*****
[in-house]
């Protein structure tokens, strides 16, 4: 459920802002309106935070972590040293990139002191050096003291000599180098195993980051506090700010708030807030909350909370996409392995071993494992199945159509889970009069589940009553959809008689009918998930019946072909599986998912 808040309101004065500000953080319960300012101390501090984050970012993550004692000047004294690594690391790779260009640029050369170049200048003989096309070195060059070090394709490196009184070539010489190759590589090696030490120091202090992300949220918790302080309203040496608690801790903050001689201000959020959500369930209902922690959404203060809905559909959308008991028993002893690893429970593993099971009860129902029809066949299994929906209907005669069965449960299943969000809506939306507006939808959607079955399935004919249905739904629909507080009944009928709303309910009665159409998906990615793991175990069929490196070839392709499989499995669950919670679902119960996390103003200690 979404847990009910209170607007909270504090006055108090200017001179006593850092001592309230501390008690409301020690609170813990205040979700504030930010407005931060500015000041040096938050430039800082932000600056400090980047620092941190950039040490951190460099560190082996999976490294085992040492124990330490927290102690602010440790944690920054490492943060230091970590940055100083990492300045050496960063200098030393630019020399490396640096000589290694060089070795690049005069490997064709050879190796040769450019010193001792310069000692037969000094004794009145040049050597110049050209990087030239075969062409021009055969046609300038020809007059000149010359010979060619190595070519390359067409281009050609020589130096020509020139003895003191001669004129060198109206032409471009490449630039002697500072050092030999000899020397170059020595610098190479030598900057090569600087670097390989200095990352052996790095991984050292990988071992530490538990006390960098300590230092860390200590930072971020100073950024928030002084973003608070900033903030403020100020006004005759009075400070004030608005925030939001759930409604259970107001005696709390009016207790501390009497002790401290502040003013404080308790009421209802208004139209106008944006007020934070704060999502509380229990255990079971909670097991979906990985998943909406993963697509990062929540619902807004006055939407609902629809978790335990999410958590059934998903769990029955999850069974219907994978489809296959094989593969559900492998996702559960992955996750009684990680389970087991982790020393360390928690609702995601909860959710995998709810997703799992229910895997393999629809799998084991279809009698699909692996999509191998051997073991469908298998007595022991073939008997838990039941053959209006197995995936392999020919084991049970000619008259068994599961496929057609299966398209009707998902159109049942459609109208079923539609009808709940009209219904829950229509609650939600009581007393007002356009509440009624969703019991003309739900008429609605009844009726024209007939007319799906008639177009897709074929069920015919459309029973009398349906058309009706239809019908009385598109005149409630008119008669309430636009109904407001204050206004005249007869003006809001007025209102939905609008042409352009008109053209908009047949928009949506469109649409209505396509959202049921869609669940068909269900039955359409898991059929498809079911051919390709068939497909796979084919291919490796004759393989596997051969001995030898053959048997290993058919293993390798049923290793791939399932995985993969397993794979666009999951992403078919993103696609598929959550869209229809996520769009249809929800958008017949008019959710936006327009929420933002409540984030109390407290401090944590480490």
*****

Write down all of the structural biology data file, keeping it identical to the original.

[in-house]
């Protein structure tokens, strides 16, 4: 459920802002309106935070972590040293990139002191050096003291000599180098195993980051506090700010708030807030909350909370996409392995071993494992199945159509889970009069589940009553959809008689009918998930019946072909599986998912 808040309101004065500000953080319960300012101390501090984050970012993550004692000047004294690594690391790779260009640029050369170049200048003989096309070195060059070090394709490196009184070539010489190759590589090696030490120091202090992300949220918790302080309203040496608690801790903050001689201000959020959500369930209902922690959404203060809905559909959308008991028993002893690893429970593993099971009860129902029809066949299994929906209907005669069965449960299943969000809506939306507006939808959607079955399935004919249905739904629909507080009944009928709303309910009665159409998906990615793991175990069929490196070839392709499989499995669950919670679902119960996390103003200690 979404847990009910209170607007909270504090006055108090200017001179006593850092001592309230501390008690409301020690609170813990205040979700504030930010407005931060500015000041040096938050430039800082932000600056400090980047620092941190950039040490951190460099560190082996999976490294085992040492124990330490927290102690602010440790944690920054490492943060230091970590940055100083990492300045050496960063200098030393630019020399490396640096000589290694060089070795690049005069490997064709050879190796040769450019010193001792310069000692037969000094004794009145040049050597110049050209990087030239075969062409021009055969046609300038020809007059000149010359010979060619190595070519390359067409281009050609020589130096020509020139003895003191001669004129060198109206032409471009490449630039002697500072050092030999000899020397170059020595610098190479030598900057090569600087670097390989200095990352052996790095991984050292990988071992530490538990006390960098300590230092860390200590930072971020100073950024928030002084973003608070900033903030403020100020006004005759009075400070004030608005925030939001759930409604259970107001005696709390009016207790501390009497002790401290502040003013404080308790009421209802208004139209106008944006007020934070704060999502509380229990255990079971909670097991979906990985998943909406993963697509990062929540619902807004006055939407609902629809978790335990999410958590059934998903769990029955999850069974219907994978489809296959094989593969559900492998996702559960992955996750009684990680389970087991982790020393360390928690609702995601909860959710995998709810997703799992229910895997393999629809799998084991279809009698699909692996999509191998051997073991469908298998007595022991073939008997838990039941053959209006197995995936392999020919084991049970000619008259068994599961496929057609299966398209009707998902159109049942459609109208079923539609009808709940009209219904829950229509609650939600009581007393007002356009509440009624969703019991003309739900008429609605009844009726024209007939007319799906008639177009897709074929069920015919459309029973009398349906058309009706239809019908009385598109005149409630008119008669309430636009109904407001204050206004005249007869003006809001007025209102939905609008042409352009008109053209908009047949928009949506469109649409209505396509959202049921869609669940068909269900039955359409898991059929498809079911051919390709068939497909796979084919291919490796004759393989596997051969001995030898053959048997290993058919293993390798049923290793791939399932995985993969397993794979666009999951992403078919993103696609598929959550869209229809996520769009249809929800958008017949008019959710936006327009929420933002409540984030109390407290401090944590480490």